Abstract: This domestic immersion program is the centerpiece for a 14‐week, 300‐level immersion reporting course designed to first study aspects of racism in the U.S. and then to produce multimedia stories that explore how ordinary citizens shaped the extraordinary events of the U.S. Civil Rights Movement. The award‐winning course collaborates with a University-sponsored 10‐day domestic intercultural experience — Civil Rights Pilgrimage — to travel the Civil Rights trail to sights of importance to the movement. During the journey students learn the history, meet participants and learn about modern-day issues related to race, class and gender. They also conduct interviews, report and produce journalism telling the continuing story of the movement and the communities and people along the trail. Students
receive instruction in the seven weeks prior to the immersion program.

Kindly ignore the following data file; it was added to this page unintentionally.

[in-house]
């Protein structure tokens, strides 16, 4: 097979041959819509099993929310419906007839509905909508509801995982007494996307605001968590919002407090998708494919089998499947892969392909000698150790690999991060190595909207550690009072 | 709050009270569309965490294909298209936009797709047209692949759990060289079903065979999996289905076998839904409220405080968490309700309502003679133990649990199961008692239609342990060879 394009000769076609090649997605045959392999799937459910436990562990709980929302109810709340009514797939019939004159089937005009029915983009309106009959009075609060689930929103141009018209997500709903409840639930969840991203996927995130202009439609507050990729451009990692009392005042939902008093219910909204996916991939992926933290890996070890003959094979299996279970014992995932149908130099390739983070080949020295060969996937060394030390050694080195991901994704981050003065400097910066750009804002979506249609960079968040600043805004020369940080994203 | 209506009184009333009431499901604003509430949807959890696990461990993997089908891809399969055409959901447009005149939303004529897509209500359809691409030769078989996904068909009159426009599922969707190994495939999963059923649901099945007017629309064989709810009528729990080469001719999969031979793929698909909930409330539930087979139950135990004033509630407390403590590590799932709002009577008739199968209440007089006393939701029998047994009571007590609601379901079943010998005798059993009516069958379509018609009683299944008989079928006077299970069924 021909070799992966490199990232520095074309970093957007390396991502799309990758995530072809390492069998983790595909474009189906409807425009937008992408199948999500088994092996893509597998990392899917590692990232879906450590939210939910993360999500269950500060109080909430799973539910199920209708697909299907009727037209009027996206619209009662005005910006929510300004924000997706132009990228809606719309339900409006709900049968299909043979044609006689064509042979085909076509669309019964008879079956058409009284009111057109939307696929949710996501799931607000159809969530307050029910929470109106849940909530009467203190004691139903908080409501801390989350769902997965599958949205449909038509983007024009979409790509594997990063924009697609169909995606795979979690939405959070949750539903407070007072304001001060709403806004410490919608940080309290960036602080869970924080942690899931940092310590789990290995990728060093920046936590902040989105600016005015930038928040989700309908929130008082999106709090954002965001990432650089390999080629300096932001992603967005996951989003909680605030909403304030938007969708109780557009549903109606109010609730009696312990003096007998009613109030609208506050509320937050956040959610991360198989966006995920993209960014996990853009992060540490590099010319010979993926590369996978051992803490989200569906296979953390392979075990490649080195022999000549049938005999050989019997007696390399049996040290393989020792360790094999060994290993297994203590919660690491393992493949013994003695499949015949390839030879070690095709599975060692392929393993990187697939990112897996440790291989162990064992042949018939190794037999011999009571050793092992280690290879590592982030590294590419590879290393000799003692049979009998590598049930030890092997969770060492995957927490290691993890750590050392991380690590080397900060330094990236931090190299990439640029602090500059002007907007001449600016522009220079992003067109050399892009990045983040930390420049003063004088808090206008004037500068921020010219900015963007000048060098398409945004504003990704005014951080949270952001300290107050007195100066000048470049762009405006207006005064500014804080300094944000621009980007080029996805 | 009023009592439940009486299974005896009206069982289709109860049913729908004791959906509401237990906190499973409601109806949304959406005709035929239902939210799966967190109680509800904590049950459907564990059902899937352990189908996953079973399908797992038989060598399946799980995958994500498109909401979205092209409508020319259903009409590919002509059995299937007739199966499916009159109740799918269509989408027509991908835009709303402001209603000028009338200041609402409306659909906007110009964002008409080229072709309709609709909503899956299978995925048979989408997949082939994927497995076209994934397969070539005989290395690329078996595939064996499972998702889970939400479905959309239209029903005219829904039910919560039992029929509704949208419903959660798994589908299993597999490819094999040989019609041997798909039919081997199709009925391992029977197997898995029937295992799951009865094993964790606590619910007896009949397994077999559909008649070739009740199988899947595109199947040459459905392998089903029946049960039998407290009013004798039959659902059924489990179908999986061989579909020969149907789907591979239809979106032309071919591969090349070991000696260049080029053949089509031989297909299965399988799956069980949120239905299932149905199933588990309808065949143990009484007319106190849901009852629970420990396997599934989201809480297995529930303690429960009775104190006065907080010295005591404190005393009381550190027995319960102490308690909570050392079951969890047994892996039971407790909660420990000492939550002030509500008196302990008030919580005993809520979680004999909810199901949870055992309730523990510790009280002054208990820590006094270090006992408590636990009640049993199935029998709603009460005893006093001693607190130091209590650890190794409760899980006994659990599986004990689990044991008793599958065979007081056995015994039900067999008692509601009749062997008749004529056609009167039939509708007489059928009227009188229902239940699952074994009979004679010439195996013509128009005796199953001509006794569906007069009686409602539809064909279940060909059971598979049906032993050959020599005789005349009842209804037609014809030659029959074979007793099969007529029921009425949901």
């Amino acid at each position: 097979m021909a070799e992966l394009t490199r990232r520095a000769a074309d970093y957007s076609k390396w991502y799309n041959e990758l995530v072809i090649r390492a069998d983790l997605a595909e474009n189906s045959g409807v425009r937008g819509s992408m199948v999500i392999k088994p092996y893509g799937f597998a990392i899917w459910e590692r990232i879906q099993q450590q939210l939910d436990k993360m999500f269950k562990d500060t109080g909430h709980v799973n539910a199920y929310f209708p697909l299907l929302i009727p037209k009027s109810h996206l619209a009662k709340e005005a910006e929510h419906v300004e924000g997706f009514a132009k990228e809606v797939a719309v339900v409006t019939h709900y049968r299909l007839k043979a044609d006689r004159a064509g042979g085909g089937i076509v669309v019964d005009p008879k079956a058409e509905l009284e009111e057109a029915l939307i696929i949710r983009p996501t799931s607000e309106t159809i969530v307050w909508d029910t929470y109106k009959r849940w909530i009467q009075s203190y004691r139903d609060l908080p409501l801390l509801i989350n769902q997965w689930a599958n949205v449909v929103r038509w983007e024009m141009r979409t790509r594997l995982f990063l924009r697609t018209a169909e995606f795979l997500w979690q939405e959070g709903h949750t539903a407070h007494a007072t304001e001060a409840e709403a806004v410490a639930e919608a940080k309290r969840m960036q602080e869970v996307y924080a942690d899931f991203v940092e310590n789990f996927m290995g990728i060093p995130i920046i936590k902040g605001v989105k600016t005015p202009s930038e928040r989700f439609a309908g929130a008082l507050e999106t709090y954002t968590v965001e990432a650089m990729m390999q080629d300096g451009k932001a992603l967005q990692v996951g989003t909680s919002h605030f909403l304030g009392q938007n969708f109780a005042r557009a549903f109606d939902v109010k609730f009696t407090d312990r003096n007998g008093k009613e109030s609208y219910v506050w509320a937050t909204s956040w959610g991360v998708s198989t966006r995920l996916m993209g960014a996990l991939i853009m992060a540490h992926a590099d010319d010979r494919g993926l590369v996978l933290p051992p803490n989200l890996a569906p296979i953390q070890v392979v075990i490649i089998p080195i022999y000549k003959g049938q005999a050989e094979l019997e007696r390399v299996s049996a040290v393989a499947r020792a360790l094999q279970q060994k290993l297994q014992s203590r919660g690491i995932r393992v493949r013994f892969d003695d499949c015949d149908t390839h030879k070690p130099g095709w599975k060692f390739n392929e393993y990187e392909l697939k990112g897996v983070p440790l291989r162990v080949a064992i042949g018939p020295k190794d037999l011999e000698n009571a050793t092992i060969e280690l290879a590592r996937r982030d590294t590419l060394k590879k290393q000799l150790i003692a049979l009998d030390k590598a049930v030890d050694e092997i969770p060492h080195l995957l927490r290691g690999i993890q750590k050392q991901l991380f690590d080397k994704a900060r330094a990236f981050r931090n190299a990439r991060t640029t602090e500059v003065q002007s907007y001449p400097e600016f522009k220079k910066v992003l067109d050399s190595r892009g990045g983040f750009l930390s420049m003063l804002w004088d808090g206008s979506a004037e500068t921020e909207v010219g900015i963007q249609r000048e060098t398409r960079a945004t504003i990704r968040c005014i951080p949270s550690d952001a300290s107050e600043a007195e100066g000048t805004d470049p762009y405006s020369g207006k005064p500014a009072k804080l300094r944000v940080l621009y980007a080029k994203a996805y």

Program Location: New York City, New York
Program Dates: Spring Break 2021 (specific dates to be announced)
Target Student Population: This program is limited to 12 undergraduate composition, voice performance, applied instruments and BA BME, and theatre students with a focus on voice performance.
Faculty / Staff Leader(s): Kenneth Pereira and Arthur Grothe
Corresponding Course: MUSI 491: Special Topics, NYC Travel Seminar (1 credit during spring semester)
Cost of Participation: $150 special course fee + estimated $250 in meals
Abstract: UWEC music and theatre students will be engaged in the study of composition, voice performance, applied instruments, and theatre during one week in the major metropolitan area of New York City. Students will live, perform, study, attend performances, conduct interviews, and interact daily with artists and people from a wide variety of backgrounds and perspectives. Students will also collaborate, interact, and share music with students from the Brooklyn High School for the Arts and York College.

Program Location: New York City, New York
Program Dates: Spring Break 2021 (specific dates to be announced)